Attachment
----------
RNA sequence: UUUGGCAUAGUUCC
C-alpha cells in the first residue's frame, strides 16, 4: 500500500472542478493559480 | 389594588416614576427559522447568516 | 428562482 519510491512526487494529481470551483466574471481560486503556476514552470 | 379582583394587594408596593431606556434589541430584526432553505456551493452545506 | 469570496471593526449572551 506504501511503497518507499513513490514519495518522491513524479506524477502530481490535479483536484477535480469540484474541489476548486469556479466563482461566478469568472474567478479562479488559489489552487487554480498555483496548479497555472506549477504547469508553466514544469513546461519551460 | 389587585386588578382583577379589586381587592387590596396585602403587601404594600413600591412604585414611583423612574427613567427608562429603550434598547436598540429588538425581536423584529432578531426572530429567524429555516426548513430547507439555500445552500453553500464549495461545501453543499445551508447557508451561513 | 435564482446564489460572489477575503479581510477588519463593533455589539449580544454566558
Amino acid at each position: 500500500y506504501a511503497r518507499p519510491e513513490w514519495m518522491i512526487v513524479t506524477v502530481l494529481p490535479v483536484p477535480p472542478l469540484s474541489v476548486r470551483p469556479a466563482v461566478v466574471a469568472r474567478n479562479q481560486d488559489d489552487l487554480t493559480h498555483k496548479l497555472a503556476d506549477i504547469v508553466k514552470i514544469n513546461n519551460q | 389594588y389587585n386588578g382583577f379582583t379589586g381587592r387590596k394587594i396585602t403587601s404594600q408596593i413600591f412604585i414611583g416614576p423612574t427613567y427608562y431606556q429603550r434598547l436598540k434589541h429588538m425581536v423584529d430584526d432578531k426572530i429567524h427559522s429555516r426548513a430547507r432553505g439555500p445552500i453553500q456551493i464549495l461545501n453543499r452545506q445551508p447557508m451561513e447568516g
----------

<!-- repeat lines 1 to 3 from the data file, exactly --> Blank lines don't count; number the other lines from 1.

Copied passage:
RNA sequence: UUUGGCAUAGUUCC
C-alpha cells in the first residue's frame, strides 16, 4: 500500500472542478493559480 | 389594588416614576427559522447568516 | 428562482 519510491512526487494529481470551483466574471481560486503556476514552470 | 379582583394587594408596593431606556434589541430584526432553505456551493452545506 | 469570496471593526449572551 506504501511503497518507499513513490514519495518522491513524479506524477502530481490535479483536484477535480469540484474541489476548486469556479466563482461566478469568472474567478479562479488559489489552487487554480498555483496548479497555472506549477504547469508553466514544469513546461519551460 | 389587585386588578382583577379589586381587592387590596396585602403587601404594600413600591412604585414611583423612574427613567427608562429603550434598547436598540429588538425581536423584529432578531426572530429567524429555516426548513430547507439555500445552500453553500464549495461545501453543499445551508447557508451561513 | 435564482446564489460572489477575503479581510477588519463593533455589539449580544454566558
Amino acid at each position: 500500500y506504501a511503497r518507499p519510491e513513490w514519495m518522491i512526487v513524479t506524477v502530481l494529481p490535479v483536484p477535480p472542478l469540484s474541489v476548486r470551483p469556479a466563482v461566478v466574471a469568472r474567478n479562479q481560486d488559489d489552487l487554480t493559480h498555483k496548479l497555472a503556476d506549477i504547469v508553466k514552470i514544469n513546461n519551460q | 389594588y389587585n386588578g382583577f379582583t379589586g381587592r387590596k394587594i396585602t403587601s404594600q408596593i413600591f412604585i414611583g416614576p423612574t427613567y427608562y431606556q429603550r434598547l436598540k434589541h429588538m425581536v423584529d430584526d432578531k426572530i429567524h427559522s429555516r426548513a430547507r432553505g439555500p445552500i453553500q456551493i464549495l461545501n453543499r452545506q445551508p447557508m451561513e447568516g